Bolivian park tops in world biodiversity

Sept. 12, 2012 at 3:39 PM
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JEJU, South Korea, Sept. 12 (UPI) -- A remote park in northwest Bolivia may be the most biologically diverse place on earth, a conservation conference in South Korea has been told.

A comprehensive list of species found there, presented at the World Conservation Conference in Jeju by the Wildlife Conservation Society, shows Madidi National Park contains 11 percent of the world's birds, more than 200 species of mammals, almost 300 types of fish, and 12,000 plant varieties.

"With Madidi's almost 6,000-meter (19,685 feet) altitudinal range, no other protected area captures the diversity of South American habitats that pushes these numbers through the ceiling," Madidi Landscape Program Director for the WCS, Robert Wallace, said in a society release Wednesday.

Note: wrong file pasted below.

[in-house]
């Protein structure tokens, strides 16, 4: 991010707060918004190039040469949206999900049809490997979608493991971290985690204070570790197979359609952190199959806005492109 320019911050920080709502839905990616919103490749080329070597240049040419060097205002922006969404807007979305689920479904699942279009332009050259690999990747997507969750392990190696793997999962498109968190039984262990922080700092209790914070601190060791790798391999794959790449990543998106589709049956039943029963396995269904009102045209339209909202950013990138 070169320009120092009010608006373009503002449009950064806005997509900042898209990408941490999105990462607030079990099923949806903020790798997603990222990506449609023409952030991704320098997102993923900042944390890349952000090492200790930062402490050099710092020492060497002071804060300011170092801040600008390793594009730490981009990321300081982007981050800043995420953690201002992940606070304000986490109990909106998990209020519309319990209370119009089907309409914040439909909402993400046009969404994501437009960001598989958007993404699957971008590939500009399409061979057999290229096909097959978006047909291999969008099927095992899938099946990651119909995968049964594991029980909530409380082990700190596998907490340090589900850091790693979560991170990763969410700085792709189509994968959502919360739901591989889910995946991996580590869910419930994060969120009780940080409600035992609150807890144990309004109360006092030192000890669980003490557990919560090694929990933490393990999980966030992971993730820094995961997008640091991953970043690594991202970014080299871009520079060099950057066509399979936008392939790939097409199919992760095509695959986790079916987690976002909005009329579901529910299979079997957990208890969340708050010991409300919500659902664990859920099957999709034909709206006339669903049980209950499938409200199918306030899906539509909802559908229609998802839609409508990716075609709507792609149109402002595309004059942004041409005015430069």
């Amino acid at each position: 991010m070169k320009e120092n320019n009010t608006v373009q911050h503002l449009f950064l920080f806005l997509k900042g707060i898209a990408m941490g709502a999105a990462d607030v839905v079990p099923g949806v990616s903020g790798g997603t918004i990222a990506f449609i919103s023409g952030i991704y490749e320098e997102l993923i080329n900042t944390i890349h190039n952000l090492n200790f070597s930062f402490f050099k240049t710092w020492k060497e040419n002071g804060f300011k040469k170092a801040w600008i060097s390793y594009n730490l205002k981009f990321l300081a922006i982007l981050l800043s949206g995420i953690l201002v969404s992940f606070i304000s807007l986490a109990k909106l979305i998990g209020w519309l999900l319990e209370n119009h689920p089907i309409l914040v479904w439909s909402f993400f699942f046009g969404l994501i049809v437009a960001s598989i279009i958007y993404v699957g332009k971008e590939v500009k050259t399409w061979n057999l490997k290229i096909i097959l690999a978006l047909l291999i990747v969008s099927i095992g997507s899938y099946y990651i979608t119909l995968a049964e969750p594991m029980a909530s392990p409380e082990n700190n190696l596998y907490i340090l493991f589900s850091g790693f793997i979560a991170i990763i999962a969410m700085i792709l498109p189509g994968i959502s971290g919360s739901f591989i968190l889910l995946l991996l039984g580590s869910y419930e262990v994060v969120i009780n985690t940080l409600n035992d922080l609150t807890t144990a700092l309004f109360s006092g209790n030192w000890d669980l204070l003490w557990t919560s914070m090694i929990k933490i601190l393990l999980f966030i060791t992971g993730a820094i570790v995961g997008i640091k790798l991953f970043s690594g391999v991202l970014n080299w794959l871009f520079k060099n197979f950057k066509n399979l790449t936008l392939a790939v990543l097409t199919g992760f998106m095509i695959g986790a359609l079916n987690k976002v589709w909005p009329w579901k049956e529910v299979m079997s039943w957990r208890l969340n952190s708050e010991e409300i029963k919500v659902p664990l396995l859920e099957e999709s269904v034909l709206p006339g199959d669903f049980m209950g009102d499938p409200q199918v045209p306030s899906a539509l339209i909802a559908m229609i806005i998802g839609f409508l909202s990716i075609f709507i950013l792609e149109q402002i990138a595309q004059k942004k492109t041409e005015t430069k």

The 7,335 square mile park stretches from lowland tropical forests of the Amazon to snow-capped peaks of the High Andes.

A full two-thirds of the park's total biodiversity has yet to be formally registered or observed by scientists, highlighting the need for further research in the region, the WCS said.

"This important compendium emphasizes just how poorly known the cloud forests of the Tropical Andes really are," WCS President Cristian Samper said.

"Apart from their biodiversity and wildlife importance, they are critical from a watershed management perspective and are aesthetically beautiful."

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